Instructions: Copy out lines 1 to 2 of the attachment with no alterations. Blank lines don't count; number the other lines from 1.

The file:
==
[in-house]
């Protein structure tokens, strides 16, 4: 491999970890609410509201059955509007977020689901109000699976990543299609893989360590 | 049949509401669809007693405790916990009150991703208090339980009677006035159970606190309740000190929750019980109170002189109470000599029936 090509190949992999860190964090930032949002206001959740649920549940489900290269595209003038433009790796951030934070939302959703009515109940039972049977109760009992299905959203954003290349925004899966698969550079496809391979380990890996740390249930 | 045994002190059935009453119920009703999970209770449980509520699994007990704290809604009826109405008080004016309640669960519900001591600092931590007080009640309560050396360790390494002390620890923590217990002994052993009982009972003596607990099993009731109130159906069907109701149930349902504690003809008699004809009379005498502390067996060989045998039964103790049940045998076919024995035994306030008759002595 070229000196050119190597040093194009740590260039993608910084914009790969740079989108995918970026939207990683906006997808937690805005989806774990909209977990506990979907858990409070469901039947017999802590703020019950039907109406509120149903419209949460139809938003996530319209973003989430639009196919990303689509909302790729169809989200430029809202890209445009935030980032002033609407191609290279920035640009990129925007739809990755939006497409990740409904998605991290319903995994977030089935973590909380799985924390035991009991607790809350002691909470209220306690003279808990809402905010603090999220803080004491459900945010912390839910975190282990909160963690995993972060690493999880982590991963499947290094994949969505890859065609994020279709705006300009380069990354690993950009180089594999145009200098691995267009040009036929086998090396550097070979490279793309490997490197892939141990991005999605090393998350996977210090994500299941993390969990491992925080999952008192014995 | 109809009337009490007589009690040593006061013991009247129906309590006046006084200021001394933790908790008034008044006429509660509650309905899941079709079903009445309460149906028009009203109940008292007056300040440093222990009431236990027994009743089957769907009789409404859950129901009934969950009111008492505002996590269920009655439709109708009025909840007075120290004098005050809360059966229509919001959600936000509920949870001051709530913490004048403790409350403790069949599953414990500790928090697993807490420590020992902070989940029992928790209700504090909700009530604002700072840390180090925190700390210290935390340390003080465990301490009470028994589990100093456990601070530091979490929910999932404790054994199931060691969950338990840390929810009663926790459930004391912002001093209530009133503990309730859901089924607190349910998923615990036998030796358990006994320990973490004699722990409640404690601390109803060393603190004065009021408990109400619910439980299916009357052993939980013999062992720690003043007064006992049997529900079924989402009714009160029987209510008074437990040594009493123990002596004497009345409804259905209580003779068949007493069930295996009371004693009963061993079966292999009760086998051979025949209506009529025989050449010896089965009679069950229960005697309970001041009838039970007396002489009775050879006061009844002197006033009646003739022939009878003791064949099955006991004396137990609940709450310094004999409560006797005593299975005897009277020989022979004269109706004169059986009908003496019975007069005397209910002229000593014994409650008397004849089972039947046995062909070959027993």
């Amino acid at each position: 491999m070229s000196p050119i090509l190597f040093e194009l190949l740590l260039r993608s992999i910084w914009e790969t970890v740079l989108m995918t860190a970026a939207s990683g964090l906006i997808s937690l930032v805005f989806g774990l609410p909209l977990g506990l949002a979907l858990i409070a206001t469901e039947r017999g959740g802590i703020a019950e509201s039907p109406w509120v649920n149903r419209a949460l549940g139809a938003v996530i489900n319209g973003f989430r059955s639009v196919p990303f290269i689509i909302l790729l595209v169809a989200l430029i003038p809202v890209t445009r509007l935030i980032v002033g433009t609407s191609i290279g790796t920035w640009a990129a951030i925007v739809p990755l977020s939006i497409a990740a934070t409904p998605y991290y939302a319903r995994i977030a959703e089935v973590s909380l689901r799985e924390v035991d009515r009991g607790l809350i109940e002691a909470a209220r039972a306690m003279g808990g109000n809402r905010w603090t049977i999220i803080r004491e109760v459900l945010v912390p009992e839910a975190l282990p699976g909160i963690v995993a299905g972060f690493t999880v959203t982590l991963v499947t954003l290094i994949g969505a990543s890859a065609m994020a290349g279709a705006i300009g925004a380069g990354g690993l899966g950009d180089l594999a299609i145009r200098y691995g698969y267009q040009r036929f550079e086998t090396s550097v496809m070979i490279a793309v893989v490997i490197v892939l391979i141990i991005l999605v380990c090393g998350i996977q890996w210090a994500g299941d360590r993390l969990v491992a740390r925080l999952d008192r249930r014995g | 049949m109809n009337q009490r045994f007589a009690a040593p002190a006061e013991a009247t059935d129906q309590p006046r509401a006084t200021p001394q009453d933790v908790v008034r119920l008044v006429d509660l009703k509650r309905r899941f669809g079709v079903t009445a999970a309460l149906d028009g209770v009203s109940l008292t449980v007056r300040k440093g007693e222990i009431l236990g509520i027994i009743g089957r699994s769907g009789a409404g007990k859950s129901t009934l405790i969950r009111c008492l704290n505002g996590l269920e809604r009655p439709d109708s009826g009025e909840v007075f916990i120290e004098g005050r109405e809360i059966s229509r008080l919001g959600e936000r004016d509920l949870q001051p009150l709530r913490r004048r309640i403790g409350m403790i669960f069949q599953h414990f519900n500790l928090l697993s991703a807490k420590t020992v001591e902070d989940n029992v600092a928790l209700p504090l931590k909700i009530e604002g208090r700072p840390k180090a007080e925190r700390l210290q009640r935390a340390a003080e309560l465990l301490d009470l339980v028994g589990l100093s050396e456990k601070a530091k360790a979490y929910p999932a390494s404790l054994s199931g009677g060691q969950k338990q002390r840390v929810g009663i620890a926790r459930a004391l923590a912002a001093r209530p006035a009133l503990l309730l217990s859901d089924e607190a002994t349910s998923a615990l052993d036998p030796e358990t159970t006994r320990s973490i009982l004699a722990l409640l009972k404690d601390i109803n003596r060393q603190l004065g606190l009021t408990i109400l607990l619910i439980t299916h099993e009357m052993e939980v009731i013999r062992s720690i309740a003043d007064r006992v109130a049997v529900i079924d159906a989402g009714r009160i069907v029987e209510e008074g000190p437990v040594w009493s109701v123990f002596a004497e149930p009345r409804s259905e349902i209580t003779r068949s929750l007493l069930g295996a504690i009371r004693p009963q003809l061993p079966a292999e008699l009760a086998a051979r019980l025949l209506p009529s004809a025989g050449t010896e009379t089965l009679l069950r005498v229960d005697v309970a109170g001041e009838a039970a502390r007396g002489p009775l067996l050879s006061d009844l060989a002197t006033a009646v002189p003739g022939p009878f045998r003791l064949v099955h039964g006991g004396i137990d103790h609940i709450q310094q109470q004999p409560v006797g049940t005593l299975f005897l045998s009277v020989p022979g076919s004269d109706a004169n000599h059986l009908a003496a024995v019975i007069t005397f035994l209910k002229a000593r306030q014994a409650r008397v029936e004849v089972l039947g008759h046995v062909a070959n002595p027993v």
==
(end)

[in-house]
């Protein structure tokens, strides 16, 4: 491999970890609410509201059955509007977020689901109000699976990543299609893989360590 | 049949509401669809007693405790916990009150991703208090339980009677006035159970606190309740000190929750019980109170002189109470000599029936 090509190949992999860190964090930032949002206001959740649920549940489900290269595209003038433009790796951030934070939302959703009515109940039972049977109760009992299905959203954003290349925004899966698969550079496809391979380990890996740390249930 | 045994002190059935009453119920009703999970209770449980509520699994007990704290809604009826109405008080004016309640669960519900001591600092931590007080009640309560050396360790390494002390620890923590217990002994052993009982009972003596607990099993009731109130159906069907109701149930349902504690003809008699004809009379005498502390067996060989045998039964103790049940045998076919024995035994306030008759002595 070229000196050119190597040093194009740590260039993608910084914009790969740079989108995918970026939207990683906006997808937690805005989806774990909209977990506990979907858990409070469901039947017999802590703020019950039907109406509120149903419209949460139809938003996530319209973003989430639009196919990303689509909302790729169809989200430029809202890209445009935030980032002033609407191609290279920035640009990129925007739809990755939006497409990740409904998605991290319903995994977030089935973590909380799985924390035991009991607790809350002691909470209220306690003279808990809402905010603090999220803080004491459900945010912390839910975190282990909160963690995993972060690493999880982590991963499947290094994949969505890859065609994020279709705006300009380069990354690993950009180089594999145009200098691995267009040009036929086998090396550097070979490279793309490997490197892939141990991005999605090393998350996977210090994500299941993390969990491992925080999952008192014995 | 109809009337009490007589009690040593006061013991009247129906309590006046006084200021001394933790908790008034008044006429509660509650309905899941079709079903009445309460149906028009009203109940008292007056300040440093222990009431236990027994009743089957769907009789409404859950129901009934969950009111008492505002996590269920009655439709109708009025909840007075120290004098005050809360059966229509919001959600936000509920949870001051709530913490004048403790409350403790069949599953414990500790928090697993807490420590020992902070989940029992928790209700504090909700009530604002700072840390180090925190700390210290935390340390003080465990301490009470028994589990100093456990601070530091979490929910999932404790054994199931060691969950338990840390929810009663926790459930004391912002001093209530009133503990309730859901089924607190349910998923615990036998030796358990006994320990973490004699722990409640404690601390109803060393603190004065009021408990109400619910439980299916009357052993939980013999062992720690003043007064006992049997529900079924989402009714009160029987209510008074437990040594009493123990002596004497009345409804259905209580003779068949007493069930295996009371004693009963061993079966292999009760086998051979025949209506009529025989050449010896089965009679069950229960005697309970001041009838039970007396002489009775050879006061009844002197006033009646003739022939009878003791064949099955006991004396137990609940709450310094004999409560006797005593299975005897009277020989022979004269109706004169059986009908003496019975007069005397209910002229000593014994409650008397004849089972039947046995062909070959027993």